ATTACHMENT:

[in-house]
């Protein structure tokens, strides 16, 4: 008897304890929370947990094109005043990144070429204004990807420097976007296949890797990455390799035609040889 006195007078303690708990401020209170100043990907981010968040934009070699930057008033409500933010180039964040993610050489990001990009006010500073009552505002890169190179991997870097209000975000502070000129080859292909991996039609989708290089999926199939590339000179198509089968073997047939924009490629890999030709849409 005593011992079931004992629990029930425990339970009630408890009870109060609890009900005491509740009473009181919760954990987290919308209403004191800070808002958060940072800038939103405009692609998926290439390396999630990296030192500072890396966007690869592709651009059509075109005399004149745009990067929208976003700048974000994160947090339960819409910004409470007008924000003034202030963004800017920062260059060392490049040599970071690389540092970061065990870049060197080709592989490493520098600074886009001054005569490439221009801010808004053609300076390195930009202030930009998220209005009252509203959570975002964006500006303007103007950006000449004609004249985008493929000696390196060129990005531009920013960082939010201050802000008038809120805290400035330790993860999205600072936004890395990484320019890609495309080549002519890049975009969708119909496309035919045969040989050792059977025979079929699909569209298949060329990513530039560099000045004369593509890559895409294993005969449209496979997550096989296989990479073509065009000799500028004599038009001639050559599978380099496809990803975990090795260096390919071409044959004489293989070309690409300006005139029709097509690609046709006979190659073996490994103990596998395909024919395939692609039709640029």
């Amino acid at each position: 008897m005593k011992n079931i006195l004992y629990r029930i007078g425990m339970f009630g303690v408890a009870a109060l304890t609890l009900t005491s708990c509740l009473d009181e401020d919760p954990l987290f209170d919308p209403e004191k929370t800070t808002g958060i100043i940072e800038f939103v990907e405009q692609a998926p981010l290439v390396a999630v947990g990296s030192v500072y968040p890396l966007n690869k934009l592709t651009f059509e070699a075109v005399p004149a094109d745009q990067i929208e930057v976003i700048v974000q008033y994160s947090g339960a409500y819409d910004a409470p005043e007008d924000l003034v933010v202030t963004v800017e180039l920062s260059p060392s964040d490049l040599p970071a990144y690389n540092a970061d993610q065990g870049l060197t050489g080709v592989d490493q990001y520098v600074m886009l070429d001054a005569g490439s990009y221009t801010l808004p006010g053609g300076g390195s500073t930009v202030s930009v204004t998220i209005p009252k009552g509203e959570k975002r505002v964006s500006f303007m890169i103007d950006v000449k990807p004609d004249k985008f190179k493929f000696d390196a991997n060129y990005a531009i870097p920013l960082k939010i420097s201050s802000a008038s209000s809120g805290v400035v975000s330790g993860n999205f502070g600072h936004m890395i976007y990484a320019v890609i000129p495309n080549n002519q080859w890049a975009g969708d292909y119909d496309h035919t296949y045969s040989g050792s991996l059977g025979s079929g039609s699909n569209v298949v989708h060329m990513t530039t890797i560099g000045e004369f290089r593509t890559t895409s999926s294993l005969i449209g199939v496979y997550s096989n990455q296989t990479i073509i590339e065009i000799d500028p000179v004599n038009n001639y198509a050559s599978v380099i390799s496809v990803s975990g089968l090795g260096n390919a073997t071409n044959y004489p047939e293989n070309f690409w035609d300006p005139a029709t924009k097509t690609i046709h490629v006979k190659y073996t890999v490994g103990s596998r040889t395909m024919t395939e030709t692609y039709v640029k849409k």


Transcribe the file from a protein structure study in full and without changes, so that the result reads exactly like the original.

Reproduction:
[in-house]
């Protein structure tokens, strides 16, 4: 008897304890929370947990094109005043990144070429204004990807420097976007296949890797990455390799035609040889 006195007078303690708990401020209170100043990907981010968040934009070699930057008033409500933010180039964040993610050489990001990009006010500073009552505002890169190179991997870097209000975000502070000129080859292909991996039609989708290089999926199939590339000179198509089968073997047939924009490629890999030709849409 005593011992079931004992629990029930425990339970009630408890009870109060609890009900005491509740009473009181919760954990987290919308209403004191800070808002958060940072800038939103405009692609998926290439390396999630990296030192500072890396966007690869592709651009059509075109005399004149745009990067929208976003700048974000994160947090339960819409910004409470007008924000003034202030963004800017920062260059060392490049040599970071690389540092970061065990870049060197080709592989490493520098600074886009001054005569490439221009801010808004053609300076390195930009202030930009998220209005009252509203959570975002964006500006303007103007950006000449004609004249985008493929000696390196060129990005531009920013960082939010201050802000008038809120805290400035330790993860999205600072936004890395990484320019890609495309080549002519890049975009969708119909496309035919045969040989050792059977025979079929699909569209298949060329990513530039560099000045004369593509890559895409294993005969449209496979997550096989296989990479073509065009000799500028004599038009001639050559599978380099496809990803975990090795260096390919071409044959004489293989070309690409300006005139029709097509690609046709006979190659073996490994103990596998395909024919395939692609039709640029």
């Amino acid at each position: 008897m005593k011992n079931i006195l004992y629990r029930i007078g425990m339970f009630g303690v408890a009870a109060l304890t609890l009900t005491s708990c509740l009473d009181e401020d919760p954990l987290f209170d919308p209403e004191k929370t800070t808002g958060i100043i940072e800038f939103v990907e405009q692609a998926p981010l290439v390396a999630v947990g990296s030192v500072y968040p890396l966007n690869k934009l592709t651009f059509e070699a075109v005399p004149a094109d745009q990067i929208e930057v976003i700048v974000q008033y994160s947090g339960a409500y819409d910004a409470p005043e007008d924000l003034v933010v202030t963004v800017e180039l920062s260059p060392s964040d490049l040599p970071a990144y690389n540092a970061d993610q065990g870049l060197t050489g080709v592989d490493q990001y520098v600074m886009l070429d001054a005569g490439s990009y221009t801010l808004p006010g053609g300076g390195s500073t930009v202030s930009v204004t998220i209005p009252k009552g509203e959570k975002r505002v964006s500006f303007m890169i103007d950006v000449k990807p004609d004249k985008f190179k493929f000696d390196a991997n060129y990005a531009i870097p920013l960082k939010i420097s201050s802000a008038s209000s809120g805290v400035v975000s330790g993860n999205f502070g600072h936004m890395i976007y990484a320019v890609i000129p495309n080549n002519q080859w890049a975009g969708d292909y119909d496309h035919t296949y045969s040989g050792s991996l059977g025979s079929g039609s699909n569209v298949v989708h060329m990513t530039t890797i560099g000045e004369f290089r593509t890559t895409s999926s294993l005969i449209g199939v496979y997550s096989n990455q296989t990479i073509i590339e065009i000799d500028p000179v004599n038009n001639y198509a050559s599978v380099i390799s496809v990803s975990g089968l090795g260096n390919a073997t071409n044959y004489p047939e293989n070309f690409w035609d300006p005139a029709t924009k097509t690609i046709h490629v006979k190659y073996t890999v490994g103990s596998r040889t395909m024919t395939e030709t692609y039709v640029k849409k």